By Joyce Helens, SCTCC President
For decades, St. Cloud Technical & Community College has been a leader in producing skilled health sciences workers in Central Minnesota. But October will mark a pivotal point in our history as we celebrate the grand opening of a new 53,000-square-foot Health Sciences Building.
The new space is equipped with the technology, tools and trained instructors needed to continue to develop programs to fit the staffing needs for the area’s health care facilities. The college will showcase these new opportunities at a business open house from 4:30- 6:30 p.m. Oct. 6.
Building these programs and graduating students who secure good jobs in the area is exciting, but behind those successful outcomes is a history of hard work that stretches back to the institution’s beginnings decades ago. Start with people like Robert Miller, the first director of vocational education in St. Cloud. In 1948, he created programs to provide skilled workers for local industries.
And then there is James Wakefield, who served as director of the St. Cloud Area Vocational-Technical Institute in 1964. He immediately increased the number of technical or “applied learning” programs offered by the school. As a result, the school began a rapid climb in enrollment and the current campus on Northway Drive was constructed. The first building was dedicated in the late 1960s.
New programs continued to be offered in sync with the local employment needs, and two more major additions were built. During this time of phenomenal growth, Wakefield hired 150 faculty and staff who, because of their excellence, he knew could carry out the vision. One such faculty was Mary Stangler, hired in 1974 as a math teacher. Wakefield served at the college more than a decade and Stangler for almost four decades.
They both passed away this past year, which, in the midst of opening our newest addition, gave us pause to look at these leaders who went before us. We are grateful for their contributions and accomplishments.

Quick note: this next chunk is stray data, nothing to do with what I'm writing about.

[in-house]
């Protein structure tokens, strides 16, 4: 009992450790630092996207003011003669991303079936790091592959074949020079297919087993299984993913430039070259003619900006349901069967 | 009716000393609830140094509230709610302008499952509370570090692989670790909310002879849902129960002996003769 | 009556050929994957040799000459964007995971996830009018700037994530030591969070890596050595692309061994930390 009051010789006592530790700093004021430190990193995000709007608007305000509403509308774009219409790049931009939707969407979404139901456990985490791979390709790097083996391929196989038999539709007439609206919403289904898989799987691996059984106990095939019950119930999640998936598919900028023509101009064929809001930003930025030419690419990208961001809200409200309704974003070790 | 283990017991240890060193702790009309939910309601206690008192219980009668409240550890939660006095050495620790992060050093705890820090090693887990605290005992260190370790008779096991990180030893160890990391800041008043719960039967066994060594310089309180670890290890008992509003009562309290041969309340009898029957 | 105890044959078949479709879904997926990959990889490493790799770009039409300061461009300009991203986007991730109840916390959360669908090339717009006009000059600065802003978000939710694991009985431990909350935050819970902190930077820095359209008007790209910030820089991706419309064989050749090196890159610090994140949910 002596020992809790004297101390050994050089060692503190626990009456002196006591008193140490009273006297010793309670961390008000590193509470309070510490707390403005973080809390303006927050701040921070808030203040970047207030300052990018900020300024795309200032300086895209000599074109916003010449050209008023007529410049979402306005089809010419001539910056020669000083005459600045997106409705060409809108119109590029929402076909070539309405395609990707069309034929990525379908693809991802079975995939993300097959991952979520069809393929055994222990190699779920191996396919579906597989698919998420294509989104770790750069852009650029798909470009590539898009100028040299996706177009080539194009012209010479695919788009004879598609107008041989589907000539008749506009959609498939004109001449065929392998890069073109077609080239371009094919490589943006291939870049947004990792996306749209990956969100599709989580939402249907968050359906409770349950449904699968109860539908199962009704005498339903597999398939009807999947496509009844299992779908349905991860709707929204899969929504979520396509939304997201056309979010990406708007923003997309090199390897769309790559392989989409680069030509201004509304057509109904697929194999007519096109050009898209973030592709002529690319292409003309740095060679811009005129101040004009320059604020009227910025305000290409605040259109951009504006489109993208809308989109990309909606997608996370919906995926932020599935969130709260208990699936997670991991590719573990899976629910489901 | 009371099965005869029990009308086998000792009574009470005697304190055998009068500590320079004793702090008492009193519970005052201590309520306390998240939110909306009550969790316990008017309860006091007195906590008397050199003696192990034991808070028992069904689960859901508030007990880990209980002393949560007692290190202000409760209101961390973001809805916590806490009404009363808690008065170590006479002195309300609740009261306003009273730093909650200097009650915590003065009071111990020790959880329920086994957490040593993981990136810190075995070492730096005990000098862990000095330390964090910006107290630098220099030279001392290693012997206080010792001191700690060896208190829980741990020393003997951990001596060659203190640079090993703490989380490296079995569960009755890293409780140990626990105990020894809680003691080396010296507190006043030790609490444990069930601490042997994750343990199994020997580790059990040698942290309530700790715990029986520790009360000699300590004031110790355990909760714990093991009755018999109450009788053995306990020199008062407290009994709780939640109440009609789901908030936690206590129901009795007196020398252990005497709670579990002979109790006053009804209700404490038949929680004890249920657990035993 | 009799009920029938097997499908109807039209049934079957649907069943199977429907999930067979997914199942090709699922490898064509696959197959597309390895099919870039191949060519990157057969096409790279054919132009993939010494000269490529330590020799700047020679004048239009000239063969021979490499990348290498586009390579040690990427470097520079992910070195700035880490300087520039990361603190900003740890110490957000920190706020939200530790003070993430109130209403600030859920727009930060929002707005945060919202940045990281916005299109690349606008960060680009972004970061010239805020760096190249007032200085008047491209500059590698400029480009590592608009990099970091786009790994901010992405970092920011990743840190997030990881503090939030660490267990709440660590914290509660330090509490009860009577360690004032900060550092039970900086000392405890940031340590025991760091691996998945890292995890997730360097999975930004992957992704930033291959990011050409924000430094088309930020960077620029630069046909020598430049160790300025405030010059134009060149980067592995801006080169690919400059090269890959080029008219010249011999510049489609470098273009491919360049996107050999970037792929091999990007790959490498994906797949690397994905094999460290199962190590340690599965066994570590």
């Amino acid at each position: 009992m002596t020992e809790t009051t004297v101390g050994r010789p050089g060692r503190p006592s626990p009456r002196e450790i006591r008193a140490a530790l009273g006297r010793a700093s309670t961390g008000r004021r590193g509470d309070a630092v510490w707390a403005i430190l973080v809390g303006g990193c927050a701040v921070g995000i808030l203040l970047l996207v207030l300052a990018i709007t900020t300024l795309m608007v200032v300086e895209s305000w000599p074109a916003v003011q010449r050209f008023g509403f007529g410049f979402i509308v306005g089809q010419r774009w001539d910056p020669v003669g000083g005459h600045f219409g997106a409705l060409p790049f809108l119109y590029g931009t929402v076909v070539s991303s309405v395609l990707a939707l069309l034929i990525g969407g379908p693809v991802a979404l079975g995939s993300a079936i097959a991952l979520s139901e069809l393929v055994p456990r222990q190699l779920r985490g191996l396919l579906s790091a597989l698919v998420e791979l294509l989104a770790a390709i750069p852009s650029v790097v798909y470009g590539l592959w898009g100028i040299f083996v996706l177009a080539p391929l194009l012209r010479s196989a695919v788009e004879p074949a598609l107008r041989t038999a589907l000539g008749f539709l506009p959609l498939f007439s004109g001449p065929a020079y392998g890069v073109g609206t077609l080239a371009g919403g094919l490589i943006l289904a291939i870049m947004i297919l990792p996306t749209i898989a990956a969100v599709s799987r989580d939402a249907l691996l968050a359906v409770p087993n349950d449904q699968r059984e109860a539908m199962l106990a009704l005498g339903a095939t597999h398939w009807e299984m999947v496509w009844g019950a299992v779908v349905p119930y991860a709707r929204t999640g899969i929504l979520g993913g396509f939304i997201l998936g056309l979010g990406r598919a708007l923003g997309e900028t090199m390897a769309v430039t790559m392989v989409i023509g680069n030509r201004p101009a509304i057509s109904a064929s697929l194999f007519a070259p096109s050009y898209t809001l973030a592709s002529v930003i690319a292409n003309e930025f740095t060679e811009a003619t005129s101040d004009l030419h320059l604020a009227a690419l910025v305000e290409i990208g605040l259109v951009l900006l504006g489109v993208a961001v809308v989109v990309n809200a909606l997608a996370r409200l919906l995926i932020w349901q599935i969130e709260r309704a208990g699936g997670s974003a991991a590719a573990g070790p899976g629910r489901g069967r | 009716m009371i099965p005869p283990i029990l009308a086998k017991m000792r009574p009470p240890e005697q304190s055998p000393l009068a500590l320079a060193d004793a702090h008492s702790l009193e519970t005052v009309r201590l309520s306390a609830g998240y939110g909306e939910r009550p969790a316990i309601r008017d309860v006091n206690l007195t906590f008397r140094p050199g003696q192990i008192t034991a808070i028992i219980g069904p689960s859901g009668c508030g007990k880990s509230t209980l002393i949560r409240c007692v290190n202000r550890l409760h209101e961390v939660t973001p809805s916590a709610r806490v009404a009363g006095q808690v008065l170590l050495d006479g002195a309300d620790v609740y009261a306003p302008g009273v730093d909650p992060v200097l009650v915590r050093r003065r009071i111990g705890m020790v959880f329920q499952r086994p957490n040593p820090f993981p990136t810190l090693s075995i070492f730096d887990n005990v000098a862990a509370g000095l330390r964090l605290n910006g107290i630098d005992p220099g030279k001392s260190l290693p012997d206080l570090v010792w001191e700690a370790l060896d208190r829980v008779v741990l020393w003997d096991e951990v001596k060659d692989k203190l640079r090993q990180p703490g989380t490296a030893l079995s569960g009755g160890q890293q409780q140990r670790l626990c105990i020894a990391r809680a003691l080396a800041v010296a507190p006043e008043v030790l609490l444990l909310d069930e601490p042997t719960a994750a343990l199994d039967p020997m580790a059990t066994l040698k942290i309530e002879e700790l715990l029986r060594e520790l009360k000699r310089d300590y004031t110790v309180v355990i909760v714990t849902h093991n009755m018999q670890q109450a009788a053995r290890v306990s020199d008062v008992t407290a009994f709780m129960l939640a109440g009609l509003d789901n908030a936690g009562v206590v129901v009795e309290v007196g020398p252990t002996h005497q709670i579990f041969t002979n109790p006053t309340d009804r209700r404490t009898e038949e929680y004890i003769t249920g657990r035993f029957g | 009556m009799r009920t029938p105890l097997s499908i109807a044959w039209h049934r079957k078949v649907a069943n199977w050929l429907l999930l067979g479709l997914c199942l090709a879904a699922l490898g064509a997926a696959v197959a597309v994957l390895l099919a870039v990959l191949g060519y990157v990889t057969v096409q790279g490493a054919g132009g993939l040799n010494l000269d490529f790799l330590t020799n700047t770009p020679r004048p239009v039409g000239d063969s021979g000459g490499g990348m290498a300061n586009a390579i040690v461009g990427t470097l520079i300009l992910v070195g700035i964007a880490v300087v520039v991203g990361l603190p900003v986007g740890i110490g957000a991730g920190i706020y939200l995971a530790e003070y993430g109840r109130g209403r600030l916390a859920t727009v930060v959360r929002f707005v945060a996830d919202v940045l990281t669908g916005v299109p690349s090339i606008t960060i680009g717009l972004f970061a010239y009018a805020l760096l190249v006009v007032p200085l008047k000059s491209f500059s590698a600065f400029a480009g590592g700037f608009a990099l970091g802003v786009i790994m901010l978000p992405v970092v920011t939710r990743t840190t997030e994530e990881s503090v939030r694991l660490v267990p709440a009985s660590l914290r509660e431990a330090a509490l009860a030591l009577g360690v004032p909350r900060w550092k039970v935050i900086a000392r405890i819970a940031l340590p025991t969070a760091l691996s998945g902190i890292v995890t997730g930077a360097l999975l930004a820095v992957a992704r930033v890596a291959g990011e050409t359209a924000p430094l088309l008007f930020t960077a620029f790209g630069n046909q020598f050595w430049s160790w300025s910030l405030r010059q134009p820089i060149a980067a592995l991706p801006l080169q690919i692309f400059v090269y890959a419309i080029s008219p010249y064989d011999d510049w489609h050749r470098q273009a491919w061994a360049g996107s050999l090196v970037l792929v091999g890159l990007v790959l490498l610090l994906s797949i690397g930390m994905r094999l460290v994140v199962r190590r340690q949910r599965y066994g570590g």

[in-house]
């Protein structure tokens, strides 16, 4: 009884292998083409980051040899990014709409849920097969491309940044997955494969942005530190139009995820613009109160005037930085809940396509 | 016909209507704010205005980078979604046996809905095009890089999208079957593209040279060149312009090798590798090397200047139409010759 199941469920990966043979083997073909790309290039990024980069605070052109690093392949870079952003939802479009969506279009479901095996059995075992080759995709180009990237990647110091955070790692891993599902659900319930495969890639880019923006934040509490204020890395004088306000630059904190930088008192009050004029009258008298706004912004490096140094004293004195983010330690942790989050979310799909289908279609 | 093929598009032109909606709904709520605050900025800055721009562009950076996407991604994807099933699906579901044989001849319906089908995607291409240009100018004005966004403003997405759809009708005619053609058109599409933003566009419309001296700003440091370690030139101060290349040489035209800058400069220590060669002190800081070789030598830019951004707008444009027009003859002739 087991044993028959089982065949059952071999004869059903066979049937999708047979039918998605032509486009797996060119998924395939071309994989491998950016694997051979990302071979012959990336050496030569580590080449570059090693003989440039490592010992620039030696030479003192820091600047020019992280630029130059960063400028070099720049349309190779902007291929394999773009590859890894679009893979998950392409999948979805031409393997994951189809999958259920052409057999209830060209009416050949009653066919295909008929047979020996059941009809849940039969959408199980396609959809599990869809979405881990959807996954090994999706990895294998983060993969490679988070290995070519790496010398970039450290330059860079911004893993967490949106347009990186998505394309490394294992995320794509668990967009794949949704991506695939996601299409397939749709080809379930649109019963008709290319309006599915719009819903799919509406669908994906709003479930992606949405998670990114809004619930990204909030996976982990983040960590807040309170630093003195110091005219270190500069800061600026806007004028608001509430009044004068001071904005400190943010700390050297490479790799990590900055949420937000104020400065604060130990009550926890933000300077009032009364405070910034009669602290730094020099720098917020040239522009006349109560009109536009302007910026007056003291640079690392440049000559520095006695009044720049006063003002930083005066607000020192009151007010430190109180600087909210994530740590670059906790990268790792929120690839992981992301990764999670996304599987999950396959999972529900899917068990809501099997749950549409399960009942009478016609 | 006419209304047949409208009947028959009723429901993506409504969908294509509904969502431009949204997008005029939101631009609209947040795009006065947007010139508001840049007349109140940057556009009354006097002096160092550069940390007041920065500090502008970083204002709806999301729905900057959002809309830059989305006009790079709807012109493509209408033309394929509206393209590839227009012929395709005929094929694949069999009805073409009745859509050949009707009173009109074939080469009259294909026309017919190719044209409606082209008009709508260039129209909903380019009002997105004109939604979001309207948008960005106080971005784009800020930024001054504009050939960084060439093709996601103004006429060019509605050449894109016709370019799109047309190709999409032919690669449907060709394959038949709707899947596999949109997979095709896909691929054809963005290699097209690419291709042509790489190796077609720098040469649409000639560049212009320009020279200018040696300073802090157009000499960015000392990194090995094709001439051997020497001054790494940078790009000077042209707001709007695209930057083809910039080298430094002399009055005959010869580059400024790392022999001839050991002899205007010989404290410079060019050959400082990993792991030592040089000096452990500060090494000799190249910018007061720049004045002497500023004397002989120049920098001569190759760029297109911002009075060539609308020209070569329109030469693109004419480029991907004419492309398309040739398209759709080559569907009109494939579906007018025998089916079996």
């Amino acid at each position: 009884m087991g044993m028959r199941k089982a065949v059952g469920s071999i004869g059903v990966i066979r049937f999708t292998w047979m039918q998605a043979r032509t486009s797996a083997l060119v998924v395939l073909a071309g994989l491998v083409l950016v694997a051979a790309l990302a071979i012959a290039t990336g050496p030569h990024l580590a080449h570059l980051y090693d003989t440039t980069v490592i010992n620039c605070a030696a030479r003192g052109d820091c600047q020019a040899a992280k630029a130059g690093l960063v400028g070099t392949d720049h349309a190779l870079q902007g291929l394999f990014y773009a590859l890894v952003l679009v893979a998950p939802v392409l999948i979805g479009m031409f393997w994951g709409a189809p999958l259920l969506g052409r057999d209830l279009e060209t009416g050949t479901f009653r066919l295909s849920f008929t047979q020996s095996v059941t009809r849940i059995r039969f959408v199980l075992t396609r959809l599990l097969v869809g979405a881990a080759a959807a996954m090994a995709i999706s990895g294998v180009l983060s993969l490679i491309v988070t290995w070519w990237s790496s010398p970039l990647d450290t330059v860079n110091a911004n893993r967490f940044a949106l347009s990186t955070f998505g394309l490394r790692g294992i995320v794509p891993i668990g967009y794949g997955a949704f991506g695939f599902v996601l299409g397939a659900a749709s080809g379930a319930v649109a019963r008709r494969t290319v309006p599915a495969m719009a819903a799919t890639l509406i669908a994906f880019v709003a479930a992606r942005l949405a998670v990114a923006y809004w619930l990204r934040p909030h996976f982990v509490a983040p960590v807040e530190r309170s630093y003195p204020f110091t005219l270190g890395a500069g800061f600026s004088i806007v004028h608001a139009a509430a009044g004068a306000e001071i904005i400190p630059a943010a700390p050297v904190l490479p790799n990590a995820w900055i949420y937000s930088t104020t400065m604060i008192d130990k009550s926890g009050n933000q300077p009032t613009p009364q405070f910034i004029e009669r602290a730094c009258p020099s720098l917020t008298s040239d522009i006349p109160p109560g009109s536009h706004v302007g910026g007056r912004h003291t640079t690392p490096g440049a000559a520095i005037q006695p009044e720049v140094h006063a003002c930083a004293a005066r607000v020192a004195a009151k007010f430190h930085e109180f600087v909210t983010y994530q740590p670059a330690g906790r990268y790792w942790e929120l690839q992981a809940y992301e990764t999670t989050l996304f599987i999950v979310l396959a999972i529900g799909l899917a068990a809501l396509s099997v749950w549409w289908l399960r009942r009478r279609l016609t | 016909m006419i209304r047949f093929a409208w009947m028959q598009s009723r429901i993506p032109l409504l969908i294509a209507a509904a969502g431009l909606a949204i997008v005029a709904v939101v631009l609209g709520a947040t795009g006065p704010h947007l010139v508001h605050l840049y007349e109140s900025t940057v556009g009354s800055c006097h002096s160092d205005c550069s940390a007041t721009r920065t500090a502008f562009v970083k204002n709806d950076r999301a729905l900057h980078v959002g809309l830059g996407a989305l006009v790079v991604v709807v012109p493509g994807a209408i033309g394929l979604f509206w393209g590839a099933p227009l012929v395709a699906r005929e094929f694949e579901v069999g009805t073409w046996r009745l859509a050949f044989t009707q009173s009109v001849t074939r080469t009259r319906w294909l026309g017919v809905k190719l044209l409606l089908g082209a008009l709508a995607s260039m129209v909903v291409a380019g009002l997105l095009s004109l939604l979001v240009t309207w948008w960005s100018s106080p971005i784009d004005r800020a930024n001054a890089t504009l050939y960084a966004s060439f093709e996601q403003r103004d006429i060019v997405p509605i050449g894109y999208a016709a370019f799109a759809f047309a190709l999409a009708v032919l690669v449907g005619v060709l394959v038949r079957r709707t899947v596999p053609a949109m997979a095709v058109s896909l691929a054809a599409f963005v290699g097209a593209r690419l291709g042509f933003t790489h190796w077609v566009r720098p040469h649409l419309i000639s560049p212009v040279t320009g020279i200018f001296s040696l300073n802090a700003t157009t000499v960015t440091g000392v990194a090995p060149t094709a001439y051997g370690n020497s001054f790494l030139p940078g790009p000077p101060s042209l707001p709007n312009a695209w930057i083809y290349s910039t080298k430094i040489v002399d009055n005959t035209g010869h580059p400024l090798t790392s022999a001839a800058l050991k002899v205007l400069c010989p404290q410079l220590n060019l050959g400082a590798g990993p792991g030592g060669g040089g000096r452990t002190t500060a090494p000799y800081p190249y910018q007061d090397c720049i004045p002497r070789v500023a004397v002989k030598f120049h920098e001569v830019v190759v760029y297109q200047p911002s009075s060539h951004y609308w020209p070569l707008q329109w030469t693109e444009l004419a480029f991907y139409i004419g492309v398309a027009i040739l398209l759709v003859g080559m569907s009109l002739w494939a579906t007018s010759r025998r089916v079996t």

Wakefield and Stangler epitomized what good education is all about: Clear vision, stamina to carry out that vision, positive attitude, competence and a deep caring for students to meet their needs so they could be successful.
Wakefield created the change when he saw how important it was to respond and meet the needs of business and higher education, and Stangler created and adapted the curriculum to meet the needs of her students. Both told me about the changes they saw, created, adapted to and worked with. But it was that which did not change that kept them focused and successful and that was the student.
Wakefield’s philosophy was that his job was not done at graduation, but rather only after all students had found good jobs in their fields of study. He worked tirelessly to make sure programs offered were relevant and robust.
Stangler’s philosophy was that every student deserved to understand and apply math skills so that they could be successful. Students Stangler touched left not just with a good understanding of mathematics or an ability to do higher work, they also left with greater self-esteem and a knowledge that whatever life brought them, they could adapt and learn.
This is why we recently created the Mary Stangler Center for Academic Success, a place all students can access additional academic assistance.
These are the shoulders we stand upon and the foundation upon which SCTCC continues to build its success. It is because of their contributions — and others — that we are able to keep that vision of excellence in applied learning alive and continue to serve students and our community.
I know both Jim and Mary would be proud of our new facility and their work that we continue.